Concrete Control Joints – Proper Spacing, Depth and Timing Explained

One thing that I was taught in my years as a concrete finisher is that there are two things in life that are certain, the first is of course death and the second is  concrete is going to crack.  The only thing that we can do is control where it cracks with proper concrete control joint spacing and depths at the right time. In this post I want to help you understand the why’s, when’s, where’s and how to’s of concrete cracks and control joints.

Often times people think that concrete joints are put in to prevent it from cracking but truth be told, they are simply to create a weak point so the concrete can crack in a more controlled manner. As concrete goes through it’s curing process it shrinks as much as 1/2″ over 100′ which of course will cause it to pull apart resulting in hairline cracks. It is also important to know that the more water used in the placing process, the more likely it is to shrink and crack.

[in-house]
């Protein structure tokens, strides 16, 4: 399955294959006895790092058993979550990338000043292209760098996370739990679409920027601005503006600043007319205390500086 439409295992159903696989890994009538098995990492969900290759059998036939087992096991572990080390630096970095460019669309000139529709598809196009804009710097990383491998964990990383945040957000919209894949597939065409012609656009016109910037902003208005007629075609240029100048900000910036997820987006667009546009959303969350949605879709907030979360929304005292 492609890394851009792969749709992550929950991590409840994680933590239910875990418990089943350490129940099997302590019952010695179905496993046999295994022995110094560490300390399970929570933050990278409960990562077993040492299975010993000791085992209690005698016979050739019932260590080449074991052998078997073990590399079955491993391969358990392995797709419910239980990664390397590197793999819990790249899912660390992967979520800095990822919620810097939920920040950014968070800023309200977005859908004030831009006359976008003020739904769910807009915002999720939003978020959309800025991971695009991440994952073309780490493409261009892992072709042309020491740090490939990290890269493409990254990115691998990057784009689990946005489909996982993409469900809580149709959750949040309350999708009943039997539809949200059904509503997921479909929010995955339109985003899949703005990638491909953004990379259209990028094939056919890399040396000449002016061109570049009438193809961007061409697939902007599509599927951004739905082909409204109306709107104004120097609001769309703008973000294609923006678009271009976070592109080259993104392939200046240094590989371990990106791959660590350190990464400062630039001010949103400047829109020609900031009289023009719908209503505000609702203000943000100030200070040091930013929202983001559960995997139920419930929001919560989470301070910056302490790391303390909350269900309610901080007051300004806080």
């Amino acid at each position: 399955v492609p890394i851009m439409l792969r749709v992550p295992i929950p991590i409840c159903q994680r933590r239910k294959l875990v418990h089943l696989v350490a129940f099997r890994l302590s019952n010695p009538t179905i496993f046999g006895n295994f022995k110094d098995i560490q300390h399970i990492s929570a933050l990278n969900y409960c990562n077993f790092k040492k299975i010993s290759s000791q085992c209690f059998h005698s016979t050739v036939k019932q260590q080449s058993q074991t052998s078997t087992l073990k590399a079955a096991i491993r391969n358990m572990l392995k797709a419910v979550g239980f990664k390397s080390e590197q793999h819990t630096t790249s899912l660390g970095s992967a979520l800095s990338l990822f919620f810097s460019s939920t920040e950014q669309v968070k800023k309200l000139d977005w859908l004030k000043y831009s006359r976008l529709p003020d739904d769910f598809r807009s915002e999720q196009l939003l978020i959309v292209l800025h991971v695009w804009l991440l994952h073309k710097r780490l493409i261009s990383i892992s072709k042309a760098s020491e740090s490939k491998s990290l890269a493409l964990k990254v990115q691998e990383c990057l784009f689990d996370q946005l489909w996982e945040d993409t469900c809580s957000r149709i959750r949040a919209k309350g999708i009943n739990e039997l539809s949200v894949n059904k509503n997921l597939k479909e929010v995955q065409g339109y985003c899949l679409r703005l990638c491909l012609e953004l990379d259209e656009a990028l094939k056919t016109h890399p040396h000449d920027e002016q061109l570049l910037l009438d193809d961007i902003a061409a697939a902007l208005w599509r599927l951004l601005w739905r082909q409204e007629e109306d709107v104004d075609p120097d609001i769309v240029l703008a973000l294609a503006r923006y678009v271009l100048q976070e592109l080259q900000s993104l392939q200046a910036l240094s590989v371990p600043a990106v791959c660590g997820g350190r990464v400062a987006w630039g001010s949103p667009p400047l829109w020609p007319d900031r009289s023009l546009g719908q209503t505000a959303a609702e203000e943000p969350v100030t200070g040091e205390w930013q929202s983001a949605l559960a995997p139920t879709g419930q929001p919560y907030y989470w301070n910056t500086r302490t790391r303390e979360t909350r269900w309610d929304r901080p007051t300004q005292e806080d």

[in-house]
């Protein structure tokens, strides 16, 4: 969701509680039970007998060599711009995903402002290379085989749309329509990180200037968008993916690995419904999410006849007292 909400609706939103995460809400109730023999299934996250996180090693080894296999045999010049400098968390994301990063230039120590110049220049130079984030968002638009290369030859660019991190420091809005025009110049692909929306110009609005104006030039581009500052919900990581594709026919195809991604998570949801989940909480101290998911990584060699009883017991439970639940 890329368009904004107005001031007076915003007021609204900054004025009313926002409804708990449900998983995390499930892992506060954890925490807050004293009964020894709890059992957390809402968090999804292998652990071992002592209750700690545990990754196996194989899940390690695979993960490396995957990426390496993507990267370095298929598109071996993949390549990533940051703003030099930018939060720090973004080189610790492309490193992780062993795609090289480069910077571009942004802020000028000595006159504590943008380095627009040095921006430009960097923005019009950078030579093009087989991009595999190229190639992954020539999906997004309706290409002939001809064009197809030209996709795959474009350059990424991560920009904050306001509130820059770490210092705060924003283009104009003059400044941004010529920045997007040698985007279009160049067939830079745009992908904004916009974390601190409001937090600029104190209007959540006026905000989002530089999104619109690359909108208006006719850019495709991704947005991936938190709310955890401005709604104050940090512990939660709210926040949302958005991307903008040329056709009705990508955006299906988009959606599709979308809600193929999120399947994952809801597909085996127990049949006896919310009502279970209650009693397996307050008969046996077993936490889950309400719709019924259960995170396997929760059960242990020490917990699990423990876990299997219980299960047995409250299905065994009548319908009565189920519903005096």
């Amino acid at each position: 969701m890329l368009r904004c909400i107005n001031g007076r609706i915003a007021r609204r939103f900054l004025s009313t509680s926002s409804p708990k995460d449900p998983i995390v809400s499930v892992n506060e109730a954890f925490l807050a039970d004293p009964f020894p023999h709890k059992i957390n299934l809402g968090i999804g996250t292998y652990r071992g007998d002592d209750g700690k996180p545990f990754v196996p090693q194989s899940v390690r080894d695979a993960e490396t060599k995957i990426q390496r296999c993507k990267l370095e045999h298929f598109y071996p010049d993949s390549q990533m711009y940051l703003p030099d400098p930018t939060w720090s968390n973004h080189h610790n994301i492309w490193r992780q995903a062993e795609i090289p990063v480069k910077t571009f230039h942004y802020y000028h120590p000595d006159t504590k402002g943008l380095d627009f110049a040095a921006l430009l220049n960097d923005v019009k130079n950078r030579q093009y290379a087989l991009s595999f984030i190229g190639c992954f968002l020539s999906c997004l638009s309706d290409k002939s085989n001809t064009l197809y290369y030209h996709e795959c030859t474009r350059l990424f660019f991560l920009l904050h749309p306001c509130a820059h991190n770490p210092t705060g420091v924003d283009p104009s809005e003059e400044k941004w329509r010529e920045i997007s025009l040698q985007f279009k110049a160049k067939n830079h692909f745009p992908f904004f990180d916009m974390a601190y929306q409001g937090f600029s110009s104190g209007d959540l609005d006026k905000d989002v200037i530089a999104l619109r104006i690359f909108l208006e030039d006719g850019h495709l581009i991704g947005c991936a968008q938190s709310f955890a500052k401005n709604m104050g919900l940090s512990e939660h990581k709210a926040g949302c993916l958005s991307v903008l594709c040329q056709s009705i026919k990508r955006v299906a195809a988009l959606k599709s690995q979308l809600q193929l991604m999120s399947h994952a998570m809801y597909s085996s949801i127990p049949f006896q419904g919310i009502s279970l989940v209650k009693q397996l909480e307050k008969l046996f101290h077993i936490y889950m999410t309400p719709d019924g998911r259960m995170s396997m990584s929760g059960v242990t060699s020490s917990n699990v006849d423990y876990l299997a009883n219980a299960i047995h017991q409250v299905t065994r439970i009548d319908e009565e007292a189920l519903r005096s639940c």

When Is The Best Time To Cut Control Joints In Concrete

Very simply put, the best time to cut your concrete control joints is as soon as possible.  If you cut to early though you can cause your concrete to ravel on the edge of the cuts but if you cut to late you will end up with uncontrolled cracking.

There are many different factors that come in to play when it comes to timing of administering cuts such as

  • Tools used to cut concrete
  • Blade type
  • Saw speed
  • Weather
  • Mix design
  • And aggregate size

For example, if you are finishing a sidewalk, patio or other small pad you can generally use a concrete groover which will allow you to cut shortly after the placing process is finished as you can see in this video by Bob Harris at Concrete Network Tools

Find Concrete Groovers Here